Today’s fans are as bold and cocky as they initially became under Guggenheim. To read Dodgers fans tweets and comments during and after games, one would think they were the team that has won 3 recent championships, and not the hated San Francisco Giants. They strut and talk trash as if they’re St. Louis Cardinals or Boston Red Sox fans. It’s nice to be passionate about your team but when your team’s last World Series win was before most of the current fans were even born, perhaps a little humility and dare I say class is in order. It made me happy to see the long-suffering Kansas City Royals fans – a better blue and white colored team than the Dodgers – finally get over the hump. Ironically, the exciting and well-rounded Royals played winning ball in the manner Dan Evans earlier Dodgers teams used to. The strong rotation, the incredible and deep bullpen, the timely hitting and wonderful defense. I watched through a time machine prism and recalled those fun days of Evans’ incredible middle infield glove work of Cesar Izturis and Alex Cora. The Royals are a great team with terrific chemistry, deserving and classy fans and the story of 2014 was a great one for anyone who claims to be a baseball fan.
The Dodgers, on the other hand, and their fans, thrilled in pre-game musical concerts, dancing players, general merriment and bubble machines. It was like watching Rocky III where Rocky Balboa had gotten comfortable and lazy and mugged for the camera with adoring fans cheering, while hungry and street wise Clubber Lang went about business in a very serious and determined manner. I say the current Dodgers are the perfect team for this time and place because their superficiality serves to feed the younger and less history bound fans. Dancing and mugging players are easily identifiable because they fit in nicely with the fans’ day to day interests, which includes an overabundance of time spent on social media, taking selfies and pseudo celebrities such as the Kardashian/Jenners, Miley, Bieber, Ariana Grande and so forth. “Hot” Matt Kemp dancing and flexing his biceps, dating a pop star and posting photos of himself in GQ clothing made him the perfect sports celebrity – forget the fact he hadn’t done much on the field in years. Yasiel Puig showboating and ignoring veteran players and coaches comments to settle down while acting like one of Bieber’s posse was great. Hanley Ramirez phoning it in and taking 20 minutes to walk to the plate while music played thrilled everybody. To older and fans weary of years of bullshit, it was merely annoying.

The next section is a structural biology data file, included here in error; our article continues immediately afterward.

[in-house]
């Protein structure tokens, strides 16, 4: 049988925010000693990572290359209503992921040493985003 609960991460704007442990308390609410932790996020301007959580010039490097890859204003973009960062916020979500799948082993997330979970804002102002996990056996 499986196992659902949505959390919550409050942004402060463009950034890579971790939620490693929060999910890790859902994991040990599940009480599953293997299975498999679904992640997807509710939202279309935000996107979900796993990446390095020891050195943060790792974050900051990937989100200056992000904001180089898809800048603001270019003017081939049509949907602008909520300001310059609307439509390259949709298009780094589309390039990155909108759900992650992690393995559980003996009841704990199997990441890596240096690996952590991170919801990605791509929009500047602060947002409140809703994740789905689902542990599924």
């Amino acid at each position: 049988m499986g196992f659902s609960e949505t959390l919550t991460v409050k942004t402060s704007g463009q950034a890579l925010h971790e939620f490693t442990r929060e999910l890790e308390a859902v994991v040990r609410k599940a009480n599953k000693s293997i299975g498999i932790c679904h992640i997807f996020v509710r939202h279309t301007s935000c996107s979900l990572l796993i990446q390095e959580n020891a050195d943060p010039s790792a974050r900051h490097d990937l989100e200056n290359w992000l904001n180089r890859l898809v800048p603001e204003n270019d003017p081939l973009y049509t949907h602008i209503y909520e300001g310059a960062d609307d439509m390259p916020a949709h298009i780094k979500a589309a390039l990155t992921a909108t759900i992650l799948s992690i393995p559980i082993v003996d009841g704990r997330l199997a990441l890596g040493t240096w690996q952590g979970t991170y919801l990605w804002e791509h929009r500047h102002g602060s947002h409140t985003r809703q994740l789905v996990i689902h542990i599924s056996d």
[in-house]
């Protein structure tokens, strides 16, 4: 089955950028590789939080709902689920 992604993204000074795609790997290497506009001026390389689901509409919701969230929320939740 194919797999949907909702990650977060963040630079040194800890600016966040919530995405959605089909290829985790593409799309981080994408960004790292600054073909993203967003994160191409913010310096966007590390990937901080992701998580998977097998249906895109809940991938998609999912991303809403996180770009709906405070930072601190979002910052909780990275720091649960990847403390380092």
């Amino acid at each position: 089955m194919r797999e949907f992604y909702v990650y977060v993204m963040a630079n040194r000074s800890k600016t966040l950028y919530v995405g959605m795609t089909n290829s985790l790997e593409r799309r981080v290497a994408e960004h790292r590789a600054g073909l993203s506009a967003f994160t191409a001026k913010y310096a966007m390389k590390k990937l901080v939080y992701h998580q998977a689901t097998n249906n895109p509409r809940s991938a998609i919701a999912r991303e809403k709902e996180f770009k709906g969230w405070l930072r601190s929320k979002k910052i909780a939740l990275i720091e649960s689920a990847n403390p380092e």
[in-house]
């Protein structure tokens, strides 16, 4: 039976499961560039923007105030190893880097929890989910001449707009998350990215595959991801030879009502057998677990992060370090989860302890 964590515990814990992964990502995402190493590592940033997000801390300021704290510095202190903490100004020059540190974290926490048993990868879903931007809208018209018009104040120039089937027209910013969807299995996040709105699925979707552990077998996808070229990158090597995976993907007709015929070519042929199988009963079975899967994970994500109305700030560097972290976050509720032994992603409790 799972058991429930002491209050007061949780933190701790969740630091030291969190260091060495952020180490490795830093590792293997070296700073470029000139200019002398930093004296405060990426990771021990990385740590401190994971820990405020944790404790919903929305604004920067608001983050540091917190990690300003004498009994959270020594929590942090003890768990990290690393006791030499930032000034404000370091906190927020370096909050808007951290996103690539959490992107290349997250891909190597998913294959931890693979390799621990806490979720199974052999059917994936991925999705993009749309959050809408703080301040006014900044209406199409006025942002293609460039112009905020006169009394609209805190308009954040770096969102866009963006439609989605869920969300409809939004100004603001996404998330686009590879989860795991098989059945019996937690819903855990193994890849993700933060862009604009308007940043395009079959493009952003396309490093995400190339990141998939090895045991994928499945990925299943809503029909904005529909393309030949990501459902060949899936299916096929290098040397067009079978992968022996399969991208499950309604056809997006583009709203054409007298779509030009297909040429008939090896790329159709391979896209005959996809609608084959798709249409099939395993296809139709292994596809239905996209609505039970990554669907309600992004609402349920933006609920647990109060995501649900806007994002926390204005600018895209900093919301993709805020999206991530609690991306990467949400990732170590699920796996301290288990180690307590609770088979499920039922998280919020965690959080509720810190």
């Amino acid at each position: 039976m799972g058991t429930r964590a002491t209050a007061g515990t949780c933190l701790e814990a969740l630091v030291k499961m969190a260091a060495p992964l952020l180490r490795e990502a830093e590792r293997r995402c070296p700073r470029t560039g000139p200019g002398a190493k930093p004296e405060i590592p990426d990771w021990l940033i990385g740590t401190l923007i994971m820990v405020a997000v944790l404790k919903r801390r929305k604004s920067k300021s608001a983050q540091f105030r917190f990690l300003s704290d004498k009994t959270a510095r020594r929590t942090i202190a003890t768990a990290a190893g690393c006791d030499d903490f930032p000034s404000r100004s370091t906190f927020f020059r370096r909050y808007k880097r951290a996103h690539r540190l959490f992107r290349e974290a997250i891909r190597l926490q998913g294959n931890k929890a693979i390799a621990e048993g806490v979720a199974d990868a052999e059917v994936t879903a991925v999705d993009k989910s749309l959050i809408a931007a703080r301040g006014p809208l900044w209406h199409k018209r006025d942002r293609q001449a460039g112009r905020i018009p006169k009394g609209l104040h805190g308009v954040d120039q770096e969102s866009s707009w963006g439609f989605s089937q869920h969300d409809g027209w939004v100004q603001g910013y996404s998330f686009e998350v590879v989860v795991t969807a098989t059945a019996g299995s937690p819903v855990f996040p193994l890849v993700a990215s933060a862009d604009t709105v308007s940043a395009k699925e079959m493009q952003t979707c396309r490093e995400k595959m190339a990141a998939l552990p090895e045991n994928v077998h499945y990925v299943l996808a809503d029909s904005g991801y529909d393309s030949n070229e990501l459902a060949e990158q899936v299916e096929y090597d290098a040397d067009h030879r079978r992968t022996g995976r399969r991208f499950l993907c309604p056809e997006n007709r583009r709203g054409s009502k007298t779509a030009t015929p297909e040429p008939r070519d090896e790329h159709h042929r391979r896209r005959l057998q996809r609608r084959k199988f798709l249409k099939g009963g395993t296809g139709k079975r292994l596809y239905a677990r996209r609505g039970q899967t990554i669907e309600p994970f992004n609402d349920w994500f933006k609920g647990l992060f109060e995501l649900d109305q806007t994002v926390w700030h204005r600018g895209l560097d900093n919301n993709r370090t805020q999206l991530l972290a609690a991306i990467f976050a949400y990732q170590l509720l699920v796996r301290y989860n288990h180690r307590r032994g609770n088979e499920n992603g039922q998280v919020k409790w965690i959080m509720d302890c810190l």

The Guggenheim gang obviously must have agreed in some way as they pushed bald and formerly dubbed “genius” Stan Kasten aside, as well as thickly mustached 2nd fiddle Ned Colletti and brought in young Tampa Bay Rays Andrew Friedman to take over. Friedman, a data-driven sort to say the least, hired a group of like-minded young whiz kids to help remake the Dodgers. There were more executives hired over the winter than new players. The Dodgers front office became as bloated with needless levels of executive control as the fattest corporations in the country. One wonders what each of these hires do since obviously Friedman runs the show. And if Kasten was not the answer, why is he still on the payroll? Why is Colletti? It would seem Guggenheim has money to burn and prefers to not admit having made a mistake by hiring Kasten to run their new and exciting baseball team.
Over the winter I was suspicious since I had already seen the newish ownership group promise the moon and deliver a bubble wafting dance party instead. I was impressed though when Friedman, like me, obviously saw that Kemp and Hanley were part of the team’s on field problem, as well as likely off field. Those two were sent packing – I think a year too late – but Puig remained. His incredible athletic talent, and perhaps without the enabling shenanigans of more senior stars Kemp and Hanley, should fall in line. Of course one could have argued (I did) that Puig’s trade value while his statistics were high would have meant a great opportunity to deal him. To think, at one time Puig probably could have netted Giancarlo Stanton straight up in a trade. Puig has had a challenging season so far with injuries and the admission by players (buy Molly Knight’s new book, “The Best Team Money Can Buy”) that his antics are not well-received in the clubhouse. On a team that smartly doesn’t want to deal its star minor leaguers, Puig offers a huge trade chip that could help fill holes in Friedman’s pitching rotation and bullpen. Oh, about that…
Friedman’s reign has been a mixed bag so far. I commend him for initially doing exactly what I suggested hundreds of times in my blog posts and tweets. He pushed out a couple of the obvious clubhouse rotten eggs and played the kids. I suggested as much all of 2014 and was mocked by the new brand of Dodgers “fans” who liked their bubble dancing and cocky stars. After all, they were perfect examples of Los Angeles celebrities and such behavior, where once embarrassing on a baseball field, was now social media gold. So for me to suggest Kemp and his model looks and Hanley with his lack of interest in hustle and defense should be gone, made me a villain to many. I argued any decent shortstop and Joc Pederson replacing Kemp in the outfield would make for a much better defensive team that would save runs and therefore be more valuable than the offensive-minded and often not so productive stars the team currently had. Friedman came in and said he valued defense and thought saving runs was as valuable as scoring runs, plus the chemistry boost of adding young Joc and old man Jimmy Rollins would boost the chemistry of the team that had been suffering. Hmm, sounded vaguely familiar. I also argued all of last year that rather than aging and ineffective relief pitchers, the Dodgers should call up some of the lively young arms in their farm system. When Friedman went with Yimi Garcia, Paco Rodriguez, Pedro Baez, etc., he was deemed a genius. Another one that sort of smarted for a non-Moneyball old “therapist” who just uses common sense to guide his baseball opinions.